For example, a Science chapter on habitats and ecosystems can be made more engaging through the use of a free government open access data resource. Encourage a student to research their favorite animals’ environmental distribution using this site: USGS Biodiversity Information Serving Our Nation (BISON), and discuss and record the instantly generated data displayed through an interactive map. There’s also a growing trend in the Citizen Scientist platform such as CitSci.org or the app iNaturalist.org. Even simple field journals to record what types of plants and animals that live around the school and surrounding neighborhoods can be a teaching tool to collect and analyze data. By collaborating, researching, data collecting, and studying the results, students can gain a much deeper understanding and appreciation of the natural world and the impact people make on the Earth.
Another resource educators can access is SocialExplorer.com to visually supplement lessons in history, economics, public policy and geography.
High school teachers can engage their students in data collection and analysis through what these kids are already curious about. Tracking sports statistics, learning social media analytic tools, or charting sales and earnings of popular brands could be some starting off ideas for individual projects. Also, in the era of “Fake News” the ability to study published data to evaluate potential bias or inaccuracies is a terrific conversation starter regarding data manipulation in journalism and the media. Another method of incorporating data sets in everyday classroom discussion is as simple as a graph of which test questions were the most missed or grade distributions of a recent exam. The more students are exposed to data everyday, the greater their understanding of how numbers are communicated and displayed.
Big Data Needs Big Thinkers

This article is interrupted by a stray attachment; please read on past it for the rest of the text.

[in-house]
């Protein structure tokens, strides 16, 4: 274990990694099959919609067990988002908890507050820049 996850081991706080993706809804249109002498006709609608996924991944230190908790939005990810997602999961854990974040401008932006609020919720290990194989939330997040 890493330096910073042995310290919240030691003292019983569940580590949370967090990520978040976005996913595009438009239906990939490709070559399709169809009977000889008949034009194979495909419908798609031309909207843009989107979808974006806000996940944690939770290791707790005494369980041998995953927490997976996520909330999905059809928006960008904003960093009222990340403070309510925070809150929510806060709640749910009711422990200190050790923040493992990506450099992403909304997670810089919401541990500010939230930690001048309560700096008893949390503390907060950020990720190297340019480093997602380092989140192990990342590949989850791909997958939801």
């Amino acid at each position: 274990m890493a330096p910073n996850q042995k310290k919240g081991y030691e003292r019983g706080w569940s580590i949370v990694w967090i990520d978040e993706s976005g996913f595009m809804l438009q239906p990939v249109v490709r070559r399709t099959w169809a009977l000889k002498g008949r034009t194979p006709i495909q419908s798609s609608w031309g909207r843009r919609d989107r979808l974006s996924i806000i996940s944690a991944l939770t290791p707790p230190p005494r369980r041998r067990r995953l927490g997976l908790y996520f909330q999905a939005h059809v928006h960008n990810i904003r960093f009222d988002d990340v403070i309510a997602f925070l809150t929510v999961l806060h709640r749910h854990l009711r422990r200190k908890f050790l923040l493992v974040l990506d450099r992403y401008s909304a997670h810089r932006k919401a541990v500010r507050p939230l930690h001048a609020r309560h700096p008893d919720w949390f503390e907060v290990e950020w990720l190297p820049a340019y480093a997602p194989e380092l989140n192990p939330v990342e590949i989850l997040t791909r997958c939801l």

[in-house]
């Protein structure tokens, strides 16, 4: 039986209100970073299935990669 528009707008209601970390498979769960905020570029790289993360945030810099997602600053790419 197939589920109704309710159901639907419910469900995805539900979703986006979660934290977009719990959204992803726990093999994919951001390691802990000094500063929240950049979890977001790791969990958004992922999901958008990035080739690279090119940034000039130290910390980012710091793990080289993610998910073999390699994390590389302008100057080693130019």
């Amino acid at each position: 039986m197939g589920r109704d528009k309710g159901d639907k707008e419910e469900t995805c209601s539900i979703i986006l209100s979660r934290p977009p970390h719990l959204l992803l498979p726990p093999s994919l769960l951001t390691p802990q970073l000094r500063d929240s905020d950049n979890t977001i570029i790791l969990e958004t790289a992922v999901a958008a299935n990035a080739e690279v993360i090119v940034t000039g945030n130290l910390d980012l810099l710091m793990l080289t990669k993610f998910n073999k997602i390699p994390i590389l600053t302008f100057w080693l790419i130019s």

Businesses and employers are demanding report generation and data understanding across all departments. It’s becoming easier for non-technical workers to create graphs and charts supporting business data, forecasting, and strategies. The new workforce will need to understand where the numbers are collected, what to learn from the dataset, and how to make decisions based off this research. By increasing data literacy, a student’s mathematical knowledge base is integrated across many subjects, and their confidence to approach problem solving grows. Their knowledge of data interpretation in a variety of college level subjects or professional projects is thereby strengthened too.
Data literacy is a crucial skill set for students learning in the “Big Data” age. Check out EVERFI’s Endeavor – STEM Career Exploration which offers a lesson on big data and the internet of things to introduce students to this type of thinking.
Incorporating data literacy strategies in the classroom from an early level will better prepare these future college students and business employees faced with an unending wave of information. Employers are demanding their workforce have the capacity to make sound business decisions based off of collected data. Let’s prepare our students for these data-driven challenges.